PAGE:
Development and Psychometric Evaluation of the IPV Internalized Stigma Scale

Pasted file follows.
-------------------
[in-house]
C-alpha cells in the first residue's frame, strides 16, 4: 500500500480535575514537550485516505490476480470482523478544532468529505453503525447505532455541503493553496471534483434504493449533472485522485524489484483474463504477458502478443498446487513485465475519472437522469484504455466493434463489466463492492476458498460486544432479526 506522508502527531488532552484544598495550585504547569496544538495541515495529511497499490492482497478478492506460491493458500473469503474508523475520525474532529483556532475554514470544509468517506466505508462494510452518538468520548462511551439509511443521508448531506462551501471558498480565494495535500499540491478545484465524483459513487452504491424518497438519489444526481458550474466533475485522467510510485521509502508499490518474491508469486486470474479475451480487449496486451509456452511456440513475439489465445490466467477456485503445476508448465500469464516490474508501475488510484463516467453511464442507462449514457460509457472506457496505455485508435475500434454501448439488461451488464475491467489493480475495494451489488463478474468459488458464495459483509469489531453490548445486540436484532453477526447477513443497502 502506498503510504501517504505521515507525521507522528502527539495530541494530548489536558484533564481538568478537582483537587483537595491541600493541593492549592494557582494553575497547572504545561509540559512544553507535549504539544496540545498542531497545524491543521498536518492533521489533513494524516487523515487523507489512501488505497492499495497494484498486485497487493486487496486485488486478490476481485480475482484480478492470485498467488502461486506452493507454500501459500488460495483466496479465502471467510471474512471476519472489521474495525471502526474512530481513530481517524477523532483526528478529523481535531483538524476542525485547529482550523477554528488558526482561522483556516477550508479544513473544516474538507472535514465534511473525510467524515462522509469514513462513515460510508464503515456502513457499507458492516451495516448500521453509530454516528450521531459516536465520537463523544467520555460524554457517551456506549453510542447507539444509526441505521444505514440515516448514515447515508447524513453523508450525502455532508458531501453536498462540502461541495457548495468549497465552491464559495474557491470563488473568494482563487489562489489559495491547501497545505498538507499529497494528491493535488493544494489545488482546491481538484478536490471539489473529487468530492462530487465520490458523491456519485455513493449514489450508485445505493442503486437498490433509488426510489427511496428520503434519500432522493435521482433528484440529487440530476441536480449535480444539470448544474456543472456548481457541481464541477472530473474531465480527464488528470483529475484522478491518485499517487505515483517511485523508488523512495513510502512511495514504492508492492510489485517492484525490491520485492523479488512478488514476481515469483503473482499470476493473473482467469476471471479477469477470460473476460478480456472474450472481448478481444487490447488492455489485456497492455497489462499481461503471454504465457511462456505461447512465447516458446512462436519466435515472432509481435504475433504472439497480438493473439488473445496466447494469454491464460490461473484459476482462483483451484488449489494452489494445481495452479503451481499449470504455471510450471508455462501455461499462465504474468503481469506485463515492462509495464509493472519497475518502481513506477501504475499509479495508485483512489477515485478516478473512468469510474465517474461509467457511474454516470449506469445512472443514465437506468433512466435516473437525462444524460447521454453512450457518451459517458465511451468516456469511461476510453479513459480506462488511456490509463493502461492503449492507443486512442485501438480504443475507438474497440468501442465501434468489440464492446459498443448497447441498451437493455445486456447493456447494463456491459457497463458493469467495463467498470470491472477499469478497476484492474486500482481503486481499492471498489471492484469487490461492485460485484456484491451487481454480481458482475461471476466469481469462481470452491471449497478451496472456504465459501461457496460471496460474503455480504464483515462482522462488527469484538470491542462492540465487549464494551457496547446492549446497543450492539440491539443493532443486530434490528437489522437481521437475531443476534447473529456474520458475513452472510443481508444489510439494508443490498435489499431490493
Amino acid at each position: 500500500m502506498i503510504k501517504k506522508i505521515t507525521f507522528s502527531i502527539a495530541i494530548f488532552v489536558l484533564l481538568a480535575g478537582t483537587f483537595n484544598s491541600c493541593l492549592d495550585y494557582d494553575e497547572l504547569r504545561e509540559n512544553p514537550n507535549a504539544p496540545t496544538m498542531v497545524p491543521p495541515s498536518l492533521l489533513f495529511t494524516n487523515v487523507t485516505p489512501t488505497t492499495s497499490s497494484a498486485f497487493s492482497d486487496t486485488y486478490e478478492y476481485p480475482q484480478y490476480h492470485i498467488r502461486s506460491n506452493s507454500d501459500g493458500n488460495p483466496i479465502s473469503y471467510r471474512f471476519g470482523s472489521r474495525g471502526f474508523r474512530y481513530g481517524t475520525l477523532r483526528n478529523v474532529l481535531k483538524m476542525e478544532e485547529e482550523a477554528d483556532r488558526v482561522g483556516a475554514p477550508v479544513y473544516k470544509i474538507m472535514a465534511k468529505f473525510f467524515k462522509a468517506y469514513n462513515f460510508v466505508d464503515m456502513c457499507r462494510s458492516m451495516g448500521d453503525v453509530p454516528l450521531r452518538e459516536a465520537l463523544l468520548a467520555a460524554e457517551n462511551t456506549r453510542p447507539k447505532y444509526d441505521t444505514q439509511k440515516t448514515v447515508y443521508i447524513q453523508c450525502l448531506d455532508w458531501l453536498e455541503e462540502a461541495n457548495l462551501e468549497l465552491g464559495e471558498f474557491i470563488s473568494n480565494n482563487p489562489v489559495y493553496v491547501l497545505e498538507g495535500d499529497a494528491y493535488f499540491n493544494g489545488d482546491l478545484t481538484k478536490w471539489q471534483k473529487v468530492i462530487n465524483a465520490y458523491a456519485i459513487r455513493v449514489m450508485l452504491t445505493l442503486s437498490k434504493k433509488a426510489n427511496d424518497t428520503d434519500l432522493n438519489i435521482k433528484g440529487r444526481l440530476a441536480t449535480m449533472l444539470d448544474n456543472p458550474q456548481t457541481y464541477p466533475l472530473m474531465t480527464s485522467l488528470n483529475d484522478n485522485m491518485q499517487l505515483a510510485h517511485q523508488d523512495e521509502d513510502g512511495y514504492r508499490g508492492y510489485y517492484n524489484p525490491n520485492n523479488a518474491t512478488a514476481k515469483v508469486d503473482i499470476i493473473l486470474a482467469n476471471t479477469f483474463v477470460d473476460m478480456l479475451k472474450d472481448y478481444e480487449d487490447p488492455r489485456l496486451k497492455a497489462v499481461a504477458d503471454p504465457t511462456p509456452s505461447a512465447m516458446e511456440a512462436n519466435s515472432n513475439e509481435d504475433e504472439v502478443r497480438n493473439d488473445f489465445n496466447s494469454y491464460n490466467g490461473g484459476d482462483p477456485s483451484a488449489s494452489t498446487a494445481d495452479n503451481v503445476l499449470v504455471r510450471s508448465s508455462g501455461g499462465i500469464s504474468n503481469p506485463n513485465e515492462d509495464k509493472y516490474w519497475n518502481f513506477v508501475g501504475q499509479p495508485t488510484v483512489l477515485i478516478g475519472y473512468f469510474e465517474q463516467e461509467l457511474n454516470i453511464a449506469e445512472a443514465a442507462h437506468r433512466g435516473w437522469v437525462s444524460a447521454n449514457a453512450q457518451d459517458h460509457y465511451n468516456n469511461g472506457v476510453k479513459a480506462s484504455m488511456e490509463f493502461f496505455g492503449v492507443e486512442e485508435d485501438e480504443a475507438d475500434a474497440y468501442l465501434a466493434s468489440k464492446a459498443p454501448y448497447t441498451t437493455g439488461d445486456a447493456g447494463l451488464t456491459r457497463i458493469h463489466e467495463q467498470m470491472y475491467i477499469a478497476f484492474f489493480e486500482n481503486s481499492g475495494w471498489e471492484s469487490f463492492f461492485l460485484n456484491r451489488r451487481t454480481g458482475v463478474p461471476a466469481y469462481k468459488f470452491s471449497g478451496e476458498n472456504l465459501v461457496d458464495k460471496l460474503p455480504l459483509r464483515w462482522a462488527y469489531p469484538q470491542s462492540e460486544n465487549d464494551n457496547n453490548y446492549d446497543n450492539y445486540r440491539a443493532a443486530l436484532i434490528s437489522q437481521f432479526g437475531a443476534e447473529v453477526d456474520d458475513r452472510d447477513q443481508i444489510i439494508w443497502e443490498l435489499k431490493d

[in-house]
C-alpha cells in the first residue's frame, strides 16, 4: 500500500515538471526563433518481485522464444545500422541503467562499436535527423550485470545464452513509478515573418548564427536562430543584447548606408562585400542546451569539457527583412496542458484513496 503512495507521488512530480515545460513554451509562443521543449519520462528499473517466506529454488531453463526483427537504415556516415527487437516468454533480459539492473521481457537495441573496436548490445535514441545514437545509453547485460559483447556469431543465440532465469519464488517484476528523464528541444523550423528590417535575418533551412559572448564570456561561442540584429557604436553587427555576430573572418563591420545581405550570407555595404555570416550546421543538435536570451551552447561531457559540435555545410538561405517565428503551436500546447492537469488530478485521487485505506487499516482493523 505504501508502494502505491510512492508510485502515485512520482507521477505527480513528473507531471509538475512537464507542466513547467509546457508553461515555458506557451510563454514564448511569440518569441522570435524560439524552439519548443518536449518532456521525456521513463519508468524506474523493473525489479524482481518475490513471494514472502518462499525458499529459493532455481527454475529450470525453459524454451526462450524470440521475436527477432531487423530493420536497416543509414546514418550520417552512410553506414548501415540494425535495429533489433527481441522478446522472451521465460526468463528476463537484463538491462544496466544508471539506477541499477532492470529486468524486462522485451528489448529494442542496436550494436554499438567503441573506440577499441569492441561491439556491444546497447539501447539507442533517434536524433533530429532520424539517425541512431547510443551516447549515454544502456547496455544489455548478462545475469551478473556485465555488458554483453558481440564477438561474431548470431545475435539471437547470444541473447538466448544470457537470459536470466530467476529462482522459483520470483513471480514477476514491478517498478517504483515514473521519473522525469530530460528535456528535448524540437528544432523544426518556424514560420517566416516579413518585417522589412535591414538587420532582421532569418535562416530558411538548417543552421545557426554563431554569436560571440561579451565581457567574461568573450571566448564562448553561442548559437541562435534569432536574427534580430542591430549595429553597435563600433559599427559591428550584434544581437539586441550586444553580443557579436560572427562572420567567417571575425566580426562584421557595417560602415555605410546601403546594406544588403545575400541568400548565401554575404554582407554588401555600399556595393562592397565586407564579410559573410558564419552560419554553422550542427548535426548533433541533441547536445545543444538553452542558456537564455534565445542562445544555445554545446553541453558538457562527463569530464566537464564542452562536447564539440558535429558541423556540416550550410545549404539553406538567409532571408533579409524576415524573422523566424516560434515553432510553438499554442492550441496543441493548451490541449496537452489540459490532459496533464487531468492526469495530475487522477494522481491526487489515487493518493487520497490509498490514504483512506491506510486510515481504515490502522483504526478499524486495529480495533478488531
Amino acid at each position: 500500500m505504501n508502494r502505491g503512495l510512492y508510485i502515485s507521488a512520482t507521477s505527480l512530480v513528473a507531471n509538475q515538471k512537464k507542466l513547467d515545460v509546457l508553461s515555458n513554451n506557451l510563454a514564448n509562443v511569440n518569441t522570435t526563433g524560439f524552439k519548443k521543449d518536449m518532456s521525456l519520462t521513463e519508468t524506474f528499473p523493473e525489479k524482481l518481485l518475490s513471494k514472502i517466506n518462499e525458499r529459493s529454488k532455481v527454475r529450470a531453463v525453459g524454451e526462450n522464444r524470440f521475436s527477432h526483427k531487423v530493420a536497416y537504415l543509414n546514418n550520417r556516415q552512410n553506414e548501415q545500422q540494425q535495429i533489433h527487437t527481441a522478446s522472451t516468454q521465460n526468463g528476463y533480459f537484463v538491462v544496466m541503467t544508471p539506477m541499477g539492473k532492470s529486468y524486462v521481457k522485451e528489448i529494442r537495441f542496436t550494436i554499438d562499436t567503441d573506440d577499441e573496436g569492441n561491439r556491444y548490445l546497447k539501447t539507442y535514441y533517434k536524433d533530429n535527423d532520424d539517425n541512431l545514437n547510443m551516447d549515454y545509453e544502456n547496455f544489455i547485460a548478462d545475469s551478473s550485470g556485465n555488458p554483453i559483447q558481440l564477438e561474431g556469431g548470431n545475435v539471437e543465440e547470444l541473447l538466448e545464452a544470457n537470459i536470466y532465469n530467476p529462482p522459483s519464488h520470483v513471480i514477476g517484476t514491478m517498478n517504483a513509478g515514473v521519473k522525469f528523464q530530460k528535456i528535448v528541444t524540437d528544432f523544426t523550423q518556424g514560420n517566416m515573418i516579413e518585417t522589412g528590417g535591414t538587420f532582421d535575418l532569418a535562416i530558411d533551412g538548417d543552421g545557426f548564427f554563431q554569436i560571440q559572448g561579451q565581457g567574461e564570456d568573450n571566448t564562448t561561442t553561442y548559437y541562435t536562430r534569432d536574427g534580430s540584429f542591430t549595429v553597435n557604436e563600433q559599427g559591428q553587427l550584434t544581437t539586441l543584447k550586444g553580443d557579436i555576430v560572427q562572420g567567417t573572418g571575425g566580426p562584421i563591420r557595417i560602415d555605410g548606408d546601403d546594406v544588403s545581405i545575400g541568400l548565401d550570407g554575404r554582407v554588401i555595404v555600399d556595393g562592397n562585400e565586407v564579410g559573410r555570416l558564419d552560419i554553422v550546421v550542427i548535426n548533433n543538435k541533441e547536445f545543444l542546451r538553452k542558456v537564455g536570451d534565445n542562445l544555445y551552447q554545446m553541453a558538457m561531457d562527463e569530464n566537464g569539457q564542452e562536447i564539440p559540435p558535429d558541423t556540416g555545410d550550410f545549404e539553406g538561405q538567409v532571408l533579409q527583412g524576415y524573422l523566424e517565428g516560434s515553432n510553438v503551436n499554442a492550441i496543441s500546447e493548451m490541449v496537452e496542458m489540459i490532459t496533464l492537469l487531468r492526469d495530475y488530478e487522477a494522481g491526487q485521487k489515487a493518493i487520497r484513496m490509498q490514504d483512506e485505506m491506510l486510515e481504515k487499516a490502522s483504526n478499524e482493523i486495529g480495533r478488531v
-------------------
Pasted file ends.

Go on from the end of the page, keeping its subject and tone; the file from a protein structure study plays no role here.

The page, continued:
Self-stigma is the internalization of widespread and negative attitudes around a devalued attribute. Being a victim of intimate partner violence (IPV) is a stigmatized identity, with IPV self-stigma is a potential barrier to help seeking. The lack of an IPV self-stigma scale limits current measurement of this latent trait; this study sought to fill this gap. We developed the IPV Internalized Self-stigma Scale (IPVIS) by revising existing self-stigma and devaluation/discrimination measures and adding new items to fill perceived gaps. Using an online survey, a diverse sample (N = 455, M = 39.51, SD = 12.03) with various relationship types (e.g., heterosexual, same-sex), IPV circumstances (e.g., male or female perpetrators/victims) and different gender and sexual identities was recruited. Participants first completed the item pool (44-items), followed by measures of IPV, anxiety, depression, social health, and self-efficacy with data analyzed using a multi-model approach (e.g., factor analysis, item response theory [IRT]). Factor analyses revealed one dominant factor; IRT analyses further refined the unidimensional item set. The final 11 items had high internal consistency, ω = .90, 95% CI [0.89, 0.91], and were highly informative with moderate to high discrimination levels. The IPVIS demonstrated measurement invariance by demographics, showing no differential item functioning by age groups, sex, residence (urban/suburban/rural), ethnicity (European/Caucasian vs. others), or relationship status (partnered/unpartnered). Initial validity examination revealed significant correlations between the IPVIS and related measures (e.g., depression, anxiety, social health). The IPVIS is suitable for research and has widespread clinical applicability. To the best of our knowledge, the IPVIS is the first scale developed that assesses IPV self-stigma inclusive of a diverse range of clients/participants, relationship types, and IPV circumstances.